Stagnant incomes and increasing rental costs are creating unstable and unaffordable living situations for many renters in Marion County. Data analysts with the Center for Research on Inclusion and Social Policy at the IU Public Policy Institute examined trends from the 2017 U.S. Census Bureau’s American Community Survey, paying close attention to the relationships between location, income, and race during the past five years.
What they found is a reality that many Hoosiers struggle with every day: high rent costs, a lack of affordable rental housing, and low income levels that leave families struggling to make ends meet and keep a roof over their heads.
“Affordability is a predictor of homelessness, especially among renters,” says Breanca Merritt, founding director of CRISP. “Our work shows that renters in Marion County need more opportunities for better-paying jobs and more affordable rental units to ease the financial burden and have a more secure living situation.”
Where do renters live?
Renters occupy 46 percent of homes in Marion County, higher than both state and national rates. Census data reveals that most renters in Marion County live in Center, Wayne, and Washington townships. Nearly 60 percent of Center Township households are occupied by renters, and while only 9 percent of all Marion County renters live in Pike Township, 48 percent of its households are renter-occupied.
Who is rent-burdened?
The U.S. Department of Housing and Urban Development defines rent burden as paying more than 30 percent of household income toward rental costs. Those who pay more than 50 percent are considered severely rent-burdened.
The data analysis from CRISP found that 49 percent of renter households in Marion County are rent-burdened and 26 percent are severely burdened. Many of these households are concentrated in Center, Wayne, Warren, and Lawrence townships.
Rent and race
Race and ethnicity are predictors of evictions and other trends among renters. CRISP’s analysis shows that more than half of the rent-burdened areas in Marion County are predominately made up of renters who are black (57 percent). The data also shows that areas with more black and Hispanic/Latino renters have higher rent burdens, while areas with more white renters have lower rent burdens.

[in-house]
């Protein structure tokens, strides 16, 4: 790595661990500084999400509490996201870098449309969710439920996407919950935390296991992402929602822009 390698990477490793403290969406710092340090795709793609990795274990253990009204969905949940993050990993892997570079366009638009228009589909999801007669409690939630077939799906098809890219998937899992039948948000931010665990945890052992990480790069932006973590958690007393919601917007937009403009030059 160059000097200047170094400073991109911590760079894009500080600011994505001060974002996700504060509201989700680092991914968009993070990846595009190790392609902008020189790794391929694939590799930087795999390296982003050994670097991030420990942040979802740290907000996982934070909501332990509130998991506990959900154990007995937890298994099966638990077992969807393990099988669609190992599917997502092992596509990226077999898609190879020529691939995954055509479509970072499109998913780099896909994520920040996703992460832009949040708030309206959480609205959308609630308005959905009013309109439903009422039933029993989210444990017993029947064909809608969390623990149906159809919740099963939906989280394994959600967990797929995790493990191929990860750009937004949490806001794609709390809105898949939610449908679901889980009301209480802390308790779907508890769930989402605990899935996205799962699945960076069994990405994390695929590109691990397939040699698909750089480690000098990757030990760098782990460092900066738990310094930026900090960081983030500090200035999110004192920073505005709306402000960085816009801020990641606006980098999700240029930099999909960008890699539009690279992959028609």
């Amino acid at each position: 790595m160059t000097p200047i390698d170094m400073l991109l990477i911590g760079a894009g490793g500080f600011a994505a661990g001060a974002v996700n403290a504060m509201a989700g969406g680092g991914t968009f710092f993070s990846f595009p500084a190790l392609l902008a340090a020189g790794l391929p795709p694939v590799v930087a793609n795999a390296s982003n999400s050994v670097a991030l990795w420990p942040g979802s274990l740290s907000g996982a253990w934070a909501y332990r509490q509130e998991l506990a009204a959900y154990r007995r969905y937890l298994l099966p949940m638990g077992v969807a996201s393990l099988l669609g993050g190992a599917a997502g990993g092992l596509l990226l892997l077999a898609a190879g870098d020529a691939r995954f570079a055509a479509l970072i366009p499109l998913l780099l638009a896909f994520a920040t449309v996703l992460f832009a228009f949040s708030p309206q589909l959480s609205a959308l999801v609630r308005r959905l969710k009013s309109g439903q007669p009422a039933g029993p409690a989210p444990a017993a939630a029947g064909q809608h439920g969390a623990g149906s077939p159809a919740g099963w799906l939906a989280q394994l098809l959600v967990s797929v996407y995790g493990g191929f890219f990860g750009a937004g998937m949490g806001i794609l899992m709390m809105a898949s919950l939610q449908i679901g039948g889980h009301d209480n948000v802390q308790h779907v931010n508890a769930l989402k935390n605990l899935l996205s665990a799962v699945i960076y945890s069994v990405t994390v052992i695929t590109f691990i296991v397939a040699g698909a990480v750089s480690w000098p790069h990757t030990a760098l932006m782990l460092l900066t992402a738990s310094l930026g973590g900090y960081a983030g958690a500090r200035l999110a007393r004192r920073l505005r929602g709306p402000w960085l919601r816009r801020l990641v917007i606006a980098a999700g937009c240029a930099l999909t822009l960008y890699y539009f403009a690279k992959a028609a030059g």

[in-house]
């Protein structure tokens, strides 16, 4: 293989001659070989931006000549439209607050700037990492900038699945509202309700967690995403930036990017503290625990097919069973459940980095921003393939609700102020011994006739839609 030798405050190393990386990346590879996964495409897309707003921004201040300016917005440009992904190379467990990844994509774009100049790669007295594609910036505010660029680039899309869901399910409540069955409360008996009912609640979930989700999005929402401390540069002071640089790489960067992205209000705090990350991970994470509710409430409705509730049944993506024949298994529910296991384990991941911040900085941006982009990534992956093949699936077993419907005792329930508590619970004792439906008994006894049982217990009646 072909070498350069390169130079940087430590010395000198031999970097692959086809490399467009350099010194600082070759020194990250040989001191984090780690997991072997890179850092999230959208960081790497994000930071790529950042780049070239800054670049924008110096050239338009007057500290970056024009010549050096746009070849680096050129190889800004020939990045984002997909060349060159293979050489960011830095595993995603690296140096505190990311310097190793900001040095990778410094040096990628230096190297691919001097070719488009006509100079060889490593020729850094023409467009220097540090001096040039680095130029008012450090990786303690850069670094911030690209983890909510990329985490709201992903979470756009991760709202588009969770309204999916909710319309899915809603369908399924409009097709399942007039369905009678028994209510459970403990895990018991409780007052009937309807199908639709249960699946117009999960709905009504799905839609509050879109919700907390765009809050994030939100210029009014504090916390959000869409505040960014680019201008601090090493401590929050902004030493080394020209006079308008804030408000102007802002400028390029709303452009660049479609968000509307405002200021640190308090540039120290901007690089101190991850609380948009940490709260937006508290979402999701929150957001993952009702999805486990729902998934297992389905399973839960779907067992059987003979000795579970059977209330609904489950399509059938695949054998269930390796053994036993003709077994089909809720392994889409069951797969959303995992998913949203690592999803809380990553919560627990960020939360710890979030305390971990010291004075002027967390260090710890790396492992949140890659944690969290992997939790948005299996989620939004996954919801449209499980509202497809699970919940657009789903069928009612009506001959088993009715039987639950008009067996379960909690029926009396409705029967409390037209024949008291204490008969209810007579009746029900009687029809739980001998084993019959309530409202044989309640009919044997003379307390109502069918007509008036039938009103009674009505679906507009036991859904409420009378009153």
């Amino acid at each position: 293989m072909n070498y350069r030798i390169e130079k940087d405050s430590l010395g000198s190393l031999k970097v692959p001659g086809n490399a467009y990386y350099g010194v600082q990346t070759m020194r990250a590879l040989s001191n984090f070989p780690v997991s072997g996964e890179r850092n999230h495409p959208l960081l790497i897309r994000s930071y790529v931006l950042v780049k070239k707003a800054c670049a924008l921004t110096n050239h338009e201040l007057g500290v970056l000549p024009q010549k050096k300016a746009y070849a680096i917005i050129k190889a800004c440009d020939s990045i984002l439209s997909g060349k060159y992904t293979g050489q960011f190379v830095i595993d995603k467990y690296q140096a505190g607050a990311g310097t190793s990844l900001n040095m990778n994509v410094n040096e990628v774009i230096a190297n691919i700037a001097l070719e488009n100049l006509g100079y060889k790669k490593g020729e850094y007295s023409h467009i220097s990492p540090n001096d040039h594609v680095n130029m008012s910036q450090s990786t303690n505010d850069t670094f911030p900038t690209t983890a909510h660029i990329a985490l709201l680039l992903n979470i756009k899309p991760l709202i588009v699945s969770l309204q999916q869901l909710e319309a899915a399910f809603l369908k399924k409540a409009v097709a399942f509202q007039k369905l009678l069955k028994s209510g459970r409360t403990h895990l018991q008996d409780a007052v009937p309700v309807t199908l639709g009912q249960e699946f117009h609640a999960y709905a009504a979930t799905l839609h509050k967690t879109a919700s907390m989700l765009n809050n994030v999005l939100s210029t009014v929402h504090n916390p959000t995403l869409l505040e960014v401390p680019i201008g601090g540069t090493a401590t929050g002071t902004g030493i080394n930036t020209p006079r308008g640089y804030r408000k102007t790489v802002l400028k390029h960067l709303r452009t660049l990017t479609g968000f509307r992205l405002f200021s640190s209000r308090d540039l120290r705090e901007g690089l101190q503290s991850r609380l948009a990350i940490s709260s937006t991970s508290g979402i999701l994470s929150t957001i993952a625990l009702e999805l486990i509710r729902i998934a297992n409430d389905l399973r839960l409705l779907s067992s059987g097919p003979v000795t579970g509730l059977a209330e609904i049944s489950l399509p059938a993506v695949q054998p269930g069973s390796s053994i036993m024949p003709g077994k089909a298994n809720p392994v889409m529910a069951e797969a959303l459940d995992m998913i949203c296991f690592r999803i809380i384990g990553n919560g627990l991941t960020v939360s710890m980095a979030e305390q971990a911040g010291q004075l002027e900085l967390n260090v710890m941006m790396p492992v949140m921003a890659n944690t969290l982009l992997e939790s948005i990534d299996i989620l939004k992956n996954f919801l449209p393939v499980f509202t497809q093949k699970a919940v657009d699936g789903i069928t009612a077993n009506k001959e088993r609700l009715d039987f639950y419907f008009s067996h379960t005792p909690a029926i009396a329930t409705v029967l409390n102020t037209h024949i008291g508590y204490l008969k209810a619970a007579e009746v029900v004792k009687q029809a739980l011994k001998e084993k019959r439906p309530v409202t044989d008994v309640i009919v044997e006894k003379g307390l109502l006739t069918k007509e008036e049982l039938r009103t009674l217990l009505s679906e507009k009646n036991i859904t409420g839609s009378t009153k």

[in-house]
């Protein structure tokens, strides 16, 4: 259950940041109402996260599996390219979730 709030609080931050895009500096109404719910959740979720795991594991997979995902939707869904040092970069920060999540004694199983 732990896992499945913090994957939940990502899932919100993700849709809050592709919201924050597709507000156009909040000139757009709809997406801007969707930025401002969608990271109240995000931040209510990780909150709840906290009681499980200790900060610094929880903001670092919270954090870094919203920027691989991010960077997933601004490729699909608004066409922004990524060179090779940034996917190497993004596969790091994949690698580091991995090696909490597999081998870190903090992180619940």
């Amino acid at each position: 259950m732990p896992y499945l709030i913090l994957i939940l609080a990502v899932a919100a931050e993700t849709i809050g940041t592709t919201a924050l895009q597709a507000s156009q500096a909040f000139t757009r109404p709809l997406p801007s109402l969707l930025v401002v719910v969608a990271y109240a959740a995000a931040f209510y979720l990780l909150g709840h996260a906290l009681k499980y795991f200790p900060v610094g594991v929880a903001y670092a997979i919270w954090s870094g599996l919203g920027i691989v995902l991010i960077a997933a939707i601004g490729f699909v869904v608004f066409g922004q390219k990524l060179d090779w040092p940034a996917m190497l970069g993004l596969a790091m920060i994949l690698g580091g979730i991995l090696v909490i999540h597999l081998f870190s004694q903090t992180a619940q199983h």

Income impact and rising rent
An important part of the rent burden equation is income. A township’s median household income includes both homeowners and renters, but highlights trends that may exist even among those who are more financially stable.
Marion County’s median household income has remained relatively unchanged from 2012 to 2017. Franklin, Pike, and Washington townships all experienced an increase of more than $4,000 during that time. Washington Township had the highest increase in income and was the only township where the income increase exceeded its rising rental costs.
Rental prices rose across most townships, despite the fact that incomes did not keep pace. Franklin Township saw the largest change in median monthly rent from 2012 to 2017, climbing $140.
Yet while other townships all saw increases in income levels, Lawrence and Perry townships saw incomes drop while monthly rental costs climbed.
This analysis by CRISP provides a better understanding of where high areas of rent burden are and who is struggling under those conditions. It finds that Marion County residents need access to better-paying jobs and more affordable rental housing.
Yet the report also opens the door to the need for additional research about the relationships between rental instability, income, race, and evictions. Renters of color may find it more challenging to secure affordable housing in Marion County. The fact that these populations tend to be concentrated in specific areas suggests there may be more issues at play that influence why those areas are more heavily rent-burdened than others.